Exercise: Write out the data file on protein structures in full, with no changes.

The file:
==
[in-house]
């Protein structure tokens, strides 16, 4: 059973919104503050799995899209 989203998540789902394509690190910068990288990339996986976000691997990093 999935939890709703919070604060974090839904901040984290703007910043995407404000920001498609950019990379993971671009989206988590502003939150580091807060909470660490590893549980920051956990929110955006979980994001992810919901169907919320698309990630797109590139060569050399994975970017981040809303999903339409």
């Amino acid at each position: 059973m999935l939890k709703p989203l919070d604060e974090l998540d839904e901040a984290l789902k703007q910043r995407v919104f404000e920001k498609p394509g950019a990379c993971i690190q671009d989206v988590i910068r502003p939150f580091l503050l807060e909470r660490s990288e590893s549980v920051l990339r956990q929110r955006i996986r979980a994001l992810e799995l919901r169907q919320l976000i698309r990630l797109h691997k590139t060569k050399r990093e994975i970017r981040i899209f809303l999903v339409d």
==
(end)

[in-house]
């Protein structure tokens, strides 16, 4: 059973919104503050799995899209 989203998540789902394509690190910068990288990339996986976000691997990093 999935939890709703919070604060974090839904901040984290703007910043995407404000920001498609950019990379993971671009989206988590502003939150580091807060909470660490590893549980920051956990929110955006979980994001992810919901169907919320698309990630797109590139060569050399994975970017981040809303999903339409």
């Amino acid at each position: 059973m999935l939890k709703p989203l919070d604060e974090l998540d839904e901040a984290l789902k703007q910043r995407v919104f404000e920001k498609p394509g950019a990379c993971i690190q671009d989206v988590i910068r502003p939150f580091l503050l807060e909470r660490s990288e590893s549980v920051l990339r956990q929110r955006i996986r979980a994001l992810e799995l919901r169907q919320l976000i698309r990630l797109h691997k590139t060569k050399r990093e994975i970017r981040i899209f809303l999903v339409d």